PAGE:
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Why are the English cheering for the Irish at the Olympics? -- All changed utterly as old foe embraces Irish competitors

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Irish Olympic team greeted with a warm reception in London
Des Cahill, an Irish sports commentator, put the cat among the pigeons yesterday when he tweeted “The English public are giving massive support to all the Irish athletes at the Olympics. It’s embarrassing, knowing it is not done in reverse.”

His tweet drew a massive response. His point was clear. At every competition where an Irish athlete was participating, the English fans cheered and clapped loudly, second only to their support of their own athletes.

It was clear from the opening ceremony that the English crowd heartily approved of the Irish team as they walked into the stadium. The US, British, and Irish teams got the largest cheers according to media who were there.

What is going on?

As Des Cahill pointed out, it is highly unlikely that the Irish, if they were hosting, would cheer as loudly for the British.

I guess it has to do with conqueror and conquered but also with more recent events which have taken the edge off the sad history.

Queen Elizabeth’s visit to Ireland last year was truly a watershed. Her conciliatory actions there and the massive approval of the Irish people registered heavily in Britain, where she is seen as the ultimate class act by many.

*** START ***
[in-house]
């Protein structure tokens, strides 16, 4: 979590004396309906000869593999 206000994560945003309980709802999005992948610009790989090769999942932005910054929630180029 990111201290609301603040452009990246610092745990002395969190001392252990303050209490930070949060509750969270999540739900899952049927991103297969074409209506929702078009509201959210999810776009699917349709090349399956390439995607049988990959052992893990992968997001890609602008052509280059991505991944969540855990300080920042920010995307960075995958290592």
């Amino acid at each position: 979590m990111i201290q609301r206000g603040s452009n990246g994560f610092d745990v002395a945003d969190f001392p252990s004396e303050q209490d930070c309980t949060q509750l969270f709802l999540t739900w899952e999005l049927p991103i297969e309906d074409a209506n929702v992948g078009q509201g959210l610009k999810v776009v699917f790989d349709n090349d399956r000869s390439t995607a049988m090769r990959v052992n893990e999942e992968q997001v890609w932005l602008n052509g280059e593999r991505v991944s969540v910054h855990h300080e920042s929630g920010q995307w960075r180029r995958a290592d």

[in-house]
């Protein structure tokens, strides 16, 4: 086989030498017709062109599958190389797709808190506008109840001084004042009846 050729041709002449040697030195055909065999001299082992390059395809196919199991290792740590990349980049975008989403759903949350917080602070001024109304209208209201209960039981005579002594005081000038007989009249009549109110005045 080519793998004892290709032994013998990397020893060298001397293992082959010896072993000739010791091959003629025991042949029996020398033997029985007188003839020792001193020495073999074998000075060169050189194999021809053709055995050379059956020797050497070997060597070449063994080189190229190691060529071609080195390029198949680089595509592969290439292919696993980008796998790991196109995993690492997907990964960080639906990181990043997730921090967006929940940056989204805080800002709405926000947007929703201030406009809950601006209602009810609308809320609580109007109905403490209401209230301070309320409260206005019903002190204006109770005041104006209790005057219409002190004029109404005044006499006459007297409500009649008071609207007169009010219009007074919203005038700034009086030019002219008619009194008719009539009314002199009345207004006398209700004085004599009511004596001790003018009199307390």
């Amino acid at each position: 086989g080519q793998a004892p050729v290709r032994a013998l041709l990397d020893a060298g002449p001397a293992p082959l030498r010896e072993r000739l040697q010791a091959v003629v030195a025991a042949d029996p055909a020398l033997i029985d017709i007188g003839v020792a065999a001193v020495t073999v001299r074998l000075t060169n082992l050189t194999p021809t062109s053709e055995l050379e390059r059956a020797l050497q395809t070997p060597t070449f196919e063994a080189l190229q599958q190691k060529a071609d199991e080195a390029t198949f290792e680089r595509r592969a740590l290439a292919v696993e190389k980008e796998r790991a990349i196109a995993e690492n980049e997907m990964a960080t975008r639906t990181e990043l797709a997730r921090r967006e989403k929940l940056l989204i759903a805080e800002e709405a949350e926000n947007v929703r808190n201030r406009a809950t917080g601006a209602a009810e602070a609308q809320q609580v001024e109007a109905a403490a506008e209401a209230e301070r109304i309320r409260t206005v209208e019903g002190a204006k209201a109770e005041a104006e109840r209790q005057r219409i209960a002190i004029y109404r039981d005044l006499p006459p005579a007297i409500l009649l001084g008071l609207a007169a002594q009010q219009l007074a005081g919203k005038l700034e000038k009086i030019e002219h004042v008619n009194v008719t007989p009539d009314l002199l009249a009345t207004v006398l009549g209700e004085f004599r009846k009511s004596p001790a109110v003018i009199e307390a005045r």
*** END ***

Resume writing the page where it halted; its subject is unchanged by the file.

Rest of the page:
The fact that The Troubles are over and that Londoners, in particular, no longer go around worrying that they will be targets of an IRA bombing, also improves relations dramatically.

When the violence stopped, the healing began and the relationship now is on far more equal terms.

Many Irish for their part proclaim they are still anti-British, but after seeing the work that men like Tony Blair did to make the peace process happen, not to mention the apology for Bloody Sunday and the Famine, it is hard to hold that grudge much longer.

Besides, there has been been so much intermingling over the years that the shared ethnicity is a binding factor.

Take soccer legend Wayne Rooney, born of Irish Catholic stock in Liverpool. Take Tony Blair whose childhood holidays were spent in Donegal with relatives, or take Danny Boyle, whose mother is from Galway, who pulled off the massive Olympic opening ceremony, as examples.

It is a very healthy and welcome sign that the British are cheering for the Irish in London and it is no exaggeration to say that the day will come soon when it is reciprocated in Ireland.

That is how it should be for two countries who have been so intertwined in a negative way for so long but who are now learning how to live together so much better.

The Olympics and the reception for the Irish is another step forward in the right direction.

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